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  • Shelly Gonzalez

The Arch City Dog Boarding difference

Updated: Dec 12, 2022

Hey friends! I am so glad you chose to visit this blog. Some of my clients have been with me for years and have seen the growth and changes along the way but some of you are new! I realize that Arch City Dog Boarding is *different* and you might be expecting the same thing that you've seen at other facilities. I wanted to go a bit more in depth and highlight exactly what we're doing and why we're different than some other daycare and boarding facilities!

We only accept 12-15 dogs per active team member

This means that we have one person assigned per group of dogs, with no group exceeding 15 dogs. This means the pups get the supervision and attention that they deserve!

All team members go through an extensive, approximately two month long training before being allowed to work 1:1 with the pups

This is my passion. These pups are my #1 priority. I will not allow someone without experience to be in charge of the safety of your furry family member. All team members go through training that includes knowing how to read dog body language, dog communication, dog socialization and play, how to supervise play groups, how to identify and interrupt inappropriate or stressed behaviors, how to help a dog who is starting to become stressed, how to identify and interrupt resource guarding, how to identify and interrupt aggressive behaviors, pet CPR and first aid, appropriate cleaning methods to reduce the risk of virus transmission, and ongoing education on dog behaviors and play. Since we accept fewer dogs and have highly trained team members, we are also able to accept dogs who may not do as well in traditional settings with dozens (or hundreds) of dogs.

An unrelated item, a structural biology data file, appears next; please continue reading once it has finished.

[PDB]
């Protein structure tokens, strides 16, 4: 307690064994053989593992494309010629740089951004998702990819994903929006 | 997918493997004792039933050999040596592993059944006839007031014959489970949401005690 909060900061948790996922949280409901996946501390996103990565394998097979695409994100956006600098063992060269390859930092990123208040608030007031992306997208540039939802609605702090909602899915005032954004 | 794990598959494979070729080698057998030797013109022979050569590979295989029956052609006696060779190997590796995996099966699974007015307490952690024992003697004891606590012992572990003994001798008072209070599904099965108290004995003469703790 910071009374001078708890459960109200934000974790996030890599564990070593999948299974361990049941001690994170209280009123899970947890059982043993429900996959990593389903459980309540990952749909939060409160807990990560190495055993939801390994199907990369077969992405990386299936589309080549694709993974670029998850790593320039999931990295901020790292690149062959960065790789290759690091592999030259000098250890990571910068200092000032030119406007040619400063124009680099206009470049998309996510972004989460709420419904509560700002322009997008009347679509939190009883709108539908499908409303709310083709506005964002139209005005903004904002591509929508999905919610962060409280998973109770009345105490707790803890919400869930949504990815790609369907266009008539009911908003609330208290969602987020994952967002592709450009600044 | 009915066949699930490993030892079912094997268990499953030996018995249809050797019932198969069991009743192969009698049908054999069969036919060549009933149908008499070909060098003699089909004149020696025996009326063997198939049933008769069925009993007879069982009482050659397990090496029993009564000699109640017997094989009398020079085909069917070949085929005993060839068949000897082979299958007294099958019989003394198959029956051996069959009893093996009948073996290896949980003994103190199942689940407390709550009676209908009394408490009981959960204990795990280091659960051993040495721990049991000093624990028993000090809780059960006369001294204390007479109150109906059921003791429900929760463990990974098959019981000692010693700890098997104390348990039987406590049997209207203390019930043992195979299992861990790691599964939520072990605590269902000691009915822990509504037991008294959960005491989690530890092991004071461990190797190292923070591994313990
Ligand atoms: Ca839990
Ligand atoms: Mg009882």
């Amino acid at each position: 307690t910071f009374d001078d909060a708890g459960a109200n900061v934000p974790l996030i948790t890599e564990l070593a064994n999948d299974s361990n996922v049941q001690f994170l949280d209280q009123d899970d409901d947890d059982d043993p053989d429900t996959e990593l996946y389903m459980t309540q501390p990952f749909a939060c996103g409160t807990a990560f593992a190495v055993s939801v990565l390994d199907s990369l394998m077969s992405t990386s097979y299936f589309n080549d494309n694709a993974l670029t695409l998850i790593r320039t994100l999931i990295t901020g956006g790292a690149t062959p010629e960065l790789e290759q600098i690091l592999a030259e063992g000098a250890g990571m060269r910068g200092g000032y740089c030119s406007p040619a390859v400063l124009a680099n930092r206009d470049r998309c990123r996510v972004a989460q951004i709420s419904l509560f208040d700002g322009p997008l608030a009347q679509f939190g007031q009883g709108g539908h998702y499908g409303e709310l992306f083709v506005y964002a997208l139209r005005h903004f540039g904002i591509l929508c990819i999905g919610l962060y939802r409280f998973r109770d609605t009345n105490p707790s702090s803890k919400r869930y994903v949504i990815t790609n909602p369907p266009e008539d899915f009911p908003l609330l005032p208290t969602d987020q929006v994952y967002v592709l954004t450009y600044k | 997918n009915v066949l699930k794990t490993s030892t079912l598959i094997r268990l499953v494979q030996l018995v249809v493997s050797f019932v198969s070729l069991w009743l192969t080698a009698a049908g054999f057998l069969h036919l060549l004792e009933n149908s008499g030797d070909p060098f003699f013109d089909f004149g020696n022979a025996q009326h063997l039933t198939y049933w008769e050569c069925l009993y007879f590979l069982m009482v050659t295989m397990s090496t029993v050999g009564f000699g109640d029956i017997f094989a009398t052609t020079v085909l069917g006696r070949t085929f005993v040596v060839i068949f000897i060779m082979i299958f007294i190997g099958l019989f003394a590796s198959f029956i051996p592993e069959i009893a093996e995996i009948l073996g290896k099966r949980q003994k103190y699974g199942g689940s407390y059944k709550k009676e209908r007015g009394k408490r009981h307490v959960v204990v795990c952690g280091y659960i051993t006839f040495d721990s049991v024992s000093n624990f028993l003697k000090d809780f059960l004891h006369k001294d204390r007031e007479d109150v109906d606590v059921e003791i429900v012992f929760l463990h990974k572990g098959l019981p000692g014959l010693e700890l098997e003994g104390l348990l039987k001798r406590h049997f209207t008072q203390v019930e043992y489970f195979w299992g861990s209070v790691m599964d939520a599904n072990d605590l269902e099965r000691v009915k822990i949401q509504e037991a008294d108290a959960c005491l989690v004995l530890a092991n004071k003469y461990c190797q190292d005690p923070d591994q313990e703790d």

We don't pay a receptionist to wait in a lobby for 8-12 hours per day, which translates into us scheduling appointments for the pups coming and going

Every team member who is here is actively working with the dogs and managing the business. Our schedules are set up to allow our team members to play with the dogs, provide mentally enriching activities, provide scheduled breaks, and also clean the space. Additionally, we work with a lot of dogs who may need a slower introduction to new friends, and we want to keep everyone safe. This means means we have to schedule when dogs are coming or going. This allows us to plan out our day and it also allows us to ensure that we wont have Fido*, who is a 60 pound leash reactive pup, run into Fluffy*, who is a 15 pound nervous pup, at the front door. This does require a little more work on the part of our clients as it relates to scheduling when you'll arrive and communicating with us if you're running late, and we appreciate your role in helping us create a safe space for our pups.

We are networked with trainers who can assist if we have a pup showing some difficult behaviors

When Rufus* has an attitude or an altercation with another dog or when Sweetie* shows a behavioral issue, instead of kicking them out, we can work on identifying and managing the issues. We can call trainers in to assist with initial assessments or to give feedback on pups who have shown a behavioral change. We can refer clients to different trainers for on-going management if the clients are interested.

Small groups means your pup is engaged in activities that enrich him physically, mentally, and emotionally

It's important for a dog to be well rounded. Physical play is awesome and provides a great outlet, but our pups are more complex than just a fun playmate. We also offer enrichment to stimulate their brains and make them think and we offer human chill time so they get plenty of lovin's. All day play isn't healthy for dogs and they need their down time! We offer multiple rest periods throughout the day so that you're taking home a tired, satisfied, healthy pup at the end of their stay.

All dogs are evaluated so we can provide the best services to all of our furry friends